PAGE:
See more synonyms for concede on
verb (used with object), con·ced·ed, con·ced·ing.
  1. to acknowledge as true, just, or proper; admit: He finally conceded that she was right.
  2. to acknowledge (an opponent's victory, score, etc.) before it is officially established: to concede an election before all the votes are counted.
  3. to grant as a right or privilege; yield: to concede a longer vacation for all employees.
verb (used without object), con·ced·ed, con·ced·ing.
  1. to make concession; yield to pressure or circumstances; admit defeat: She was so persistent that I conceded at last. My favorite candidate conceded before the polls were even closed!

Origin of concede

1625–35; < Latin concēdere, equivalent to con- con- + cēdere to withdraw, yield, cede
Related formscon·ced·ed·ly, adverbcon·ced·er, nouncon·ces·si·ble, adjectivepre·con·cede, verb (used with object), pre·con·ced·ed, pre·con·ced·ing.un·con·ced·ed, adjectiveun·con·ced·ing, adjectivewell-con·ced·ed, adjective
Can be confusedaccede concede exceedcede concede secede seed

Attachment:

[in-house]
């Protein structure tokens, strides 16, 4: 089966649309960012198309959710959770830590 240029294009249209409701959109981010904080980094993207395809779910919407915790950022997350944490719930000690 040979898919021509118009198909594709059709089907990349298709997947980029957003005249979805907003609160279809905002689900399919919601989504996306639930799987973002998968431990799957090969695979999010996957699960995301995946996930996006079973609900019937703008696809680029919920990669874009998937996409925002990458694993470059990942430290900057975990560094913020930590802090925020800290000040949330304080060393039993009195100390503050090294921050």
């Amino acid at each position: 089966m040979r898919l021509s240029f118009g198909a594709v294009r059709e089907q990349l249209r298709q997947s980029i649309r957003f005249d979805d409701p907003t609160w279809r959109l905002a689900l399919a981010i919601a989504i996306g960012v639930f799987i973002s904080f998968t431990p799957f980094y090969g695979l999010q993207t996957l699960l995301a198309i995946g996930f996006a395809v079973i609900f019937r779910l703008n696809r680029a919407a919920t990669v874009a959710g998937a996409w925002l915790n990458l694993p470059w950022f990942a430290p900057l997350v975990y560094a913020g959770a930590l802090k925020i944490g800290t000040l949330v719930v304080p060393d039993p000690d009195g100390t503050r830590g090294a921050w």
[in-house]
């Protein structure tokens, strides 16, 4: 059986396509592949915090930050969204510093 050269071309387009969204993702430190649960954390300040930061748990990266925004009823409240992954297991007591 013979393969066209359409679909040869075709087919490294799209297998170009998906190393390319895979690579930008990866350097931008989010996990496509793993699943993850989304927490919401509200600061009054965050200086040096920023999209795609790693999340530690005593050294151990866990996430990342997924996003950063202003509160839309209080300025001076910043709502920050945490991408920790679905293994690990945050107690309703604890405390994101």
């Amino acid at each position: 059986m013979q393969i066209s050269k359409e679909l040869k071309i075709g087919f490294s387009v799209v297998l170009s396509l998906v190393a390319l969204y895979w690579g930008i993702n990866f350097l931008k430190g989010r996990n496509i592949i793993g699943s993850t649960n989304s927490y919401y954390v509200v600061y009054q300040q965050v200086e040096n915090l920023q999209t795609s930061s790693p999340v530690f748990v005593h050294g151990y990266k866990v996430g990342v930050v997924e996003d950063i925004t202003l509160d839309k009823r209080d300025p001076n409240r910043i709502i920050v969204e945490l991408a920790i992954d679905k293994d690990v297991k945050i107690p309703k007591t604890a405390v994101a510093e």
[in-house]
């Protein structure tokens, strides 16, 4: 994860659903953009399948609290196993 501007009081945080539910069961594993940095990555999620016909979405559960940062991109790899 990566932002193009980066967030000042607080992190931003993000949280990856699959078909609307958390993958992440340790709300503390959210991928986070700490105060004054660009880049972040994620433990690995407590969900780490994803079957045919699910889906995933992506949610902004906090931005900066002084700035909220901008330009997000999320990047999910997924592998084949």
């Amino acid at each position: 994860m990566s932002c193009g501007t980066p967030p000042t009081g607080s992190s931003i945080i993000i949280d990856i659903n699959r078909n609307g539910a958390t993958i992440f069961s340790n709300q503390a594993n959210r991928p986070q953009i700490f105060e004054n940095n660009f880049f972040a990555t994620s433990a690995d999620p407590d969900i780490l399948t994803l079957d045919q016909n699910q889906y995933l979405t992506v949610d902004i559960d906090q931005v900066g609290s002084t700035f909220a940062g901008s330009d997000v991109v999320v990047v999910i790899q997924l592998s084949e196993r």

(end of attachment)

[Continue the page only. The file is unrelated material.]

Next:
Synonyms for concede

See more synonyms for on
1. grant.

Antonyms for concede

1. deny. 3. refuse. Unabridged Based on the Random House Unabridged Dictionary, © Random House, Inc. 2018

Examples from the Web for conceded

Contemporary Examples of conceded

Historical Examples of conceded

  • "If you're so set on it, I'll see about your position this afternoon," conceded Martin reluctantly.


    Mr. and Mrs. Haldeman-Julius

  • They conceded that it was a mystery she had not turned out "gormin'."

    Tiverton Tales

    Alice Brown

  • "Poetic simile: I'm going fast," conceded Kirkwood; but he did not smile.

    The Black Bag

    Louis Joseph Vance

  • Spiritual revelations were conceded to England at that favoured period, as at this.

    A Tale of Two Cities

    Charles Dickens

  • "I guess we've got to go through with it," conceded Mrs. Effie.

    Ruggles of Red Gap

    Harry Leon Wilson

British Dictionary definitions for conceded


  1. (when tr, may take a clause as object) to admit or acknowledge (something) as true or correct
  2. to yield or allow (something, such as a right)
  3. (tr) to admit as certain in outcometo concede an election
Derived Formsconcededly, adverbconceder, noun

Word Origin for concede

C17: from Latin concēdere, from cēdere to give way, cede
Collins English Dictionary - Complete & Unabridged 2012 Digital Edition © William Collins Sons & Co. Ltd. 1979, 1986 © HarperCollins Publishers 1998, 2000, 2003, 2005, 2006, 2007, 2009, 2012

Word Origin and History for conceded



1630s, from Middle French concéder or directly from Latin concedere "give way, yield, go away, depart, retire," figuratively "agree, consent, give precedence," from com-, intensive prefix (see com-), + cedere "to go, grant, give way" (see cede). Related: Conceded; conceding.

Online Etymology Dictionary, © 2010 Douglas Harper